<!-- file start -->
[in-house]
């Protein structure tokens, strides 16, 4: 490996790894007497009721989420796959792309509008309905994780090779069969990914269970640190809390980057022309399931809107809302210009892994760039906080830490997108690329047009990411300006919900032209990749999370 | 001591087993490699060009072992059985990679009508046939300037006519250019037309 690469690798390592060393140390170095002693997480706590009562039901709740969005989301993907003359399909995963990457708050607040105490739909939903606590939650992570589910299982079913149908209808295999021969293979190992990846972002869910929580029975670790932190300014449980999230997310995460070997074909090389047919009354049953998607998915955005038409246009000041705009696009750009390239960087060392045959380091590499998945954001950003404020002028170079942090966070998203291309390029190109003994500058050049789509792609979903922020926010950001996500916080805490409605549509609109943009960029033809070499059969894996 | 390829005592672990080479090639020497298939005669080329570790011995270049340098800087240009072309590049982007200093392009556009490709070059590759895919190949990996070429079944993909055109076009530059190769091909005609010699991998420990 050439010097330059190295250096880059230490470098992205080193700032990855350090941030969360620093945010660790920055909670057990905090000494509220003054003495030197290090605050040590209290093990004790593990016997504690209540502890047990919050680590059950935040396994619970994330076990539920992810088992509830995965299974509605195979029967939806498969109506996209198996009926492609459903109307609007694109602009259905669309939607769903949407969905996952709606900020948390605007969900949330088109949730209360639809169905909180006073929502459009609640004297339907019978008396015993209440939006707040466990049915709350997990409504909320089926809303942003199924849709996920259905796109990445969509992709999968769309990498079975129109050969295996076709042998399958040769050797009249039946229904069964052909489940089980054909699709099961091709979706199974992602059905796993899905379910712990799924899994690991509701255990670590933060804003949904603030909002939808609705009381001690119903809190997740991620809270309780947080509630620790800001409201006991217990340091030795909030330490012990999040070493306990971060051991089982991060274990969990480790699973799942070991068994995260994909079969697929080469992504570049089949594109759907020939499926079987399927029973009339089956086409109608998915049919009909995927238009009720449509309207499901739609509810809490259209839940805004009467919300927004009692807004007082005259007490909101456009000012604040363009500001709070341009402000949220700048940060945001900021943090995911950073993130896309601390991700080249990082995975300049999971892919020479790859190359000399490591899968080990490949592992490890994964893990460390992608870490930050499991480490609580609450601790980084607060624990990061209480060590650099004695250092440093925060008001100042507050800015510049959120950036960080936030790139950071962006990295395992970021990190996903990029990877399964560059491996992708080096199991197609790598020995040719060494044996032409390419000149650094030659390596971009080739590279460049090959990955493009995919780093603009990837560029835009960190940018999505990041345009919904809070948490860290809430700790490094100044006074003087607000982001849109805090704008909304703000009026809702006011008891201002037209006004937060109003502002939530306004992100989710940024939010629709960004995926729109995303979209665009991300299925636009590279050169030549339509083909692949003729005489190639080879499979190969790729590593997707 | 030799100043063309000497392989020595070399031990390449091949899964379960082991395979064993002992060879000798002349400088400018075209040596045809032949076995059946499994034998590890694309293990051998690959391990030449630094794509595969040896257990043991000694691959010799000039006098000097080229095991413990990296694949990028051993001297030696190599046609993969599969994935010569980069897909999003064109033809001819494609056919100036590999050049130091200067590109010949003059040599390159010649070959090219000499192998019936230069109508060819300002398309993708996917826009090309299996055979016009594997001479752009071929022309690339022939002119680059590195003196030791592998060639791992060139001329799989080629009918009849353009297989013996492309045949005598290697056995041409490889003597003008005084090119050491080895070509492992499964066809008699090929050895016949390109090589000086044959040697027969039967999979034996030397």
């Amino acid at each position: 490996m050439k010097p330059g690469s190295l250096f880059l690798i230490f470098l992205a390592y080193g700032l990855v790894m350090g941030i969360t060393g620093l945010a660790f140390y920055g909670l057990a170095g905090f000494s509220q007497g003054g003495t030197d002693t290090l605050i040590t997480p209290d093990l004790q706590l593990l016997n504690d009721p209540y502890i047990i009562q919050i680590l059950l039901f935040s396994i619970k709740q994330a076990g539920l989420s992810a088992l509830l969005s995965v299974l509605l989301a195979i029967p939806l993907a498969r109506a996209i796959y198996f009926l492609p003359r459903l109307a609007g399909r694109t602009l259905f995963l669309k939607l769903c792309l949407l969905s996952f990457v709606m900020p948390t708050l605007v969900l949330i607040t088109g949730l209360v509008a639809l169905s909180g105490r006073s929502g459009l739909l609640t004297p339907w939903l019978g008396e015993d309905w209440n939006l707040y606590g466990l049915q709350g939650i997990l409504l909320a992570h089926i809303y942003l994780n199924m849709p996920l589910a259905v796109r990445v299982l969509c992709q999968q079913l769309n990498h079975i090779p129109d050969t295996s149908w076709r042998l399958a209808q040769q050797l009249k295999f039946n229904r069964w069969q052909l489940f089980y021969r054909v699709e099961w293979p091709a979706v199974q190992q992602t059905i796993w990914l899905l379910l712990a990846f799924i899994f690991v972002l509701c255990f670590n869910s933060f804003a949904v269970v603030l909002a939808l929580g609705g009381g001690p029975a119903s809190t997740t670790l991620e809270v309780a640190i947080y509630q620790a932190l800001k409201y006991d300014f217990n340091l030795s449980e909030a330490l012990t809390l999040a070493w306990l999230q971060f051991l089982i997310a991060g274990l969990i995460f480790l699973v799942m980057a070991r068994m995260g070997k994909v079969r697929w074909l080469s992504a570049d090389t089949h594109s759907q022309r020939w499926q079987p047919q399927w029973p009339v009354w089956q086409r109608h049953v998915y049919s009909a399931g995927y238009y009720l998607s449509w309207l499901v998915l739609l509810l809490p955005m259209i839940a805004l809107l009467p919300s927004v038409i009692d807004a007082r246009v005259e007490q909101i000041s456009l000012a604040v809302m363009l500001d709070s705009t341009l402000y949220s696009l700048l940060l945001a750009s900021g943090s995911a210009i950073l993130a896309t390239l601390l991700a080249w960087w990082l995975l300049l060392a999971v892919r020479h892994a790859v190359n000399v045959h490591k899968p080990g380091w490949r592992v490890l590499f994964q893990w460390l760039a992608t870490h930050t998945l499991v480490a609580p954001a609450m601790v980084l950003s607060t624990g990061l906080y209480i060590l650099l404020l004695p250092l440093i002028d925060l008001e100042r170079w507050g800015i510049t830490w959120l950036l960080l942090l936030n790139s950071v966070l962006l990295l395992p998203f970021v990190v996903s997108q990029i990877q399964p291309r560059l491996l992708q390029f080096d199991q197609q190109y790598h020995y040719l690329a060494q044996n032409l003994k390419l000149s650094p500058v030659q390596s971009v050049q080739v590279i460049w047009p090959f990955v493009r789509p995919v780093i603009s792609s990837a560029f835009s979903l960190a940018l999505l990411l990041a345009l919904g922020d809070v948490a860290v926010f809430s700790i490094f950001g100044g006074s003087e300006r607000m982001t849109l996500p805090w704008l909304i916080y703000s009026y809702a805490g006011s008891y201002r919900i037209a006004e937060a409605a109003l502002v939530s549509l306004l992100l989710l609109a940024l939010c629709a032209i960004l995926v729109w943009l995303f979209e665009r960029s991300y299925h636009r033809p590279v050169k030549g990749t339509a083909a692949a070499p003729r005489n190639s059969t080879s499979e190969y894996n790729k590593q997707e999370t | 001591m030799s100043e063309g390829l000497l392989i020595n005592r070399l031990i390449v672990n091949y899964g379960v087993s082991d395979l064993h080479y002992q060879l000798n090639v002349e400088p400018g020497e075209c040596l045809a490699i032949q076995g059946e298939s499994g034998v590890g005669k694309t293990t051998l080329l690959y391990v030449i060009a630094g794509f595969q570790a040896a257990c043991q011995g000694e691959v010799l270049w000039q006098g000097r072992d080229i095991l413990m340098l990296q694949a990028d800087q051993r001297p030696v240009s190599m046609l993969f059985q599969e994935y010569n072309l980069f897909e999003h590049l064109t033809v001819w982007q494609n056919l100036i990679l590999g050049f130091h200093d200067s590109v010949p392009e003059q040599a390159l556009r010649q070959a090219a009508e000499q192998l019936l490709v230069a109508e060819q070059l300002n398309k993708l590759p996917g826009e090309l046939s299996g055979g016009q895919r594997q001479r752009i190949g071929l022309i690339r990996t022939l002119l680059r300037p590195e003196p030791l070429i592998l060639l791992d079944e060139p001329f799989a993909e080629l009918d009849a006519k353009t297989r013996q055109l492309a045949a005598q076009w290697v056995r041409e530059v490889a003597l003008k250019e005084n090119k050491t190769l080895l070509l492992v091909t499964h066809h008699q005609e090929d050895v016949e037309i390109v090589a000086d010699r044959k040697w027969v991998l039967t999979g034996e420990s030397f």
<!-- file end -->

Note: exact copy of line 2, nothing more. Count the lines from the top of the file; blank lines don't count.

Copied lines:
């Protein structure tokens, strides 16, 4: 490996790894007497009721989420796959792309509008309905994780090779069969990914269970640190809390980057022309399931809107809302210009892994760039906080830490997108690329047009990411300006919900032209990749999370 | 001591087993490699060009072992059985990679009508046939300037006519250019037309 690469690798390592060393140390170095002693997480706590009562039901709740969005989301993907003359399909995963990457708050607040105490739909939903606590939650992570589910299982079913149908209808295999021969293979190992990846972002869910929580029975670790932190300014449980999230997310995460070997074909090389047919009354049953998607998915955005038409246009000041705009696009750009390239960087060392045959380091590499998945954001950003404020002028170079942090966070998203291309390029190109003994500058050049789509792609979903922020926010950001996500916080805490409605549509609109943009960029033809070499059969894996 | 390829005592672990080479090639020497298939005669080329570790011995270049340098800087240009072309590049982007200093392009556009490709070059590759895919190949990996070429079944993909055109076009530059190769091909005609010699991998420990 050439010097330059190295250096880059230490470098992205080193700032990855350090941030969360620093945010660790920055909670057990905090000494509220003054003495030197290090605050040590209290093990004790593990016997504690209540502890047990919050680590059950935040396994619970994330076990539920992810088992509830995965299974509605195979029967939806498969109506996209198996009926492609459903109307609007694109602009259905669309939607769903949407969905996952709606900020948390605007969900949330088109949730209360639809169905909180006073929502459009609640004297339907019978008396015993209440939006707040466990049915709350997990409504909320089926809303942003199924849709996920259905796109990445969509992709999968769309990498079975129109050969295996076709042998399958040769050797009249039946229904069964052909489940089980054909699709099961091709979706199974992602059905796993899905379910712990799924899994690991509701255990670590933060804003949904603030909002939808609705009381001690119903809190997740991620809270309780947080509630620790800001409201006991217990340091030795909030330490012990999040070493306990971060051991089982991060274990969990480790699973799942070991068994995260994909079969697929080469992504570049089949594109759907020939499926079987399927029973009339089956086409109608998915049919009909995927238009009720449509309207499901739609509810809490259209839940805004009467919300927004009692807004007082005259007490909101456009000012604040363009500001709070341009402000949220700048940060945001900021943090995911950073993130896309601390991700080249990082995975300049999971892919020479790859190359000399490591899968080990490949592992490890994964893990460390992608870490930050499991480490609580609450601790980084607060624990990061209480060590650099004695250092440093925060008001100042507050800015510049959120950036960080936030790139950071962006990295395992970021990190996903990029990877399964560059491996992708080096199991197609790598020995040719060494044996032409390419000149650094030659390596971009080739590279460049090959990955493009995919780093603009990837560029835009960190940018999505990041345009919904809070948490860290809430700790490094100044006074003087607000982001849109805090704008909304703000009026809702006011008891201002037209006004937060109003502002939530306004992100989710940024939010629709960004995926729109995303979209665009991300299925636009590279050169030549339509083909692949003729005489190639080879499979190969790729590593997707 | 030799100043063309000497392989020595070399031990390449091949899964379960082991395979064993002992060879000798002349400088400018075209040596045809032949076995059946499994034998590890694309293990051998690959391990030449630094794509595969040896257990043991000694691959010799000039006098000097080229095991413990990296694949990028051993001297030696190599046609993969599969994935010569980069897909999003064109033809001819494609056919100036590999050049130091200067590109010949003059040599390159010649070959090219000499192998019936230069109508060819300002398309993708996917826009090309299996055979016009594997001479752009071929022309690339022939002119680059590195003196030791592998060639791992060139001329799989080629009918009849353009297989013996492309045949005598290697056995041409490889003597003008005084090119050491080895070509492992499964066809008699090929050895016949390109090589000086044959040697027969039967999979034996030397």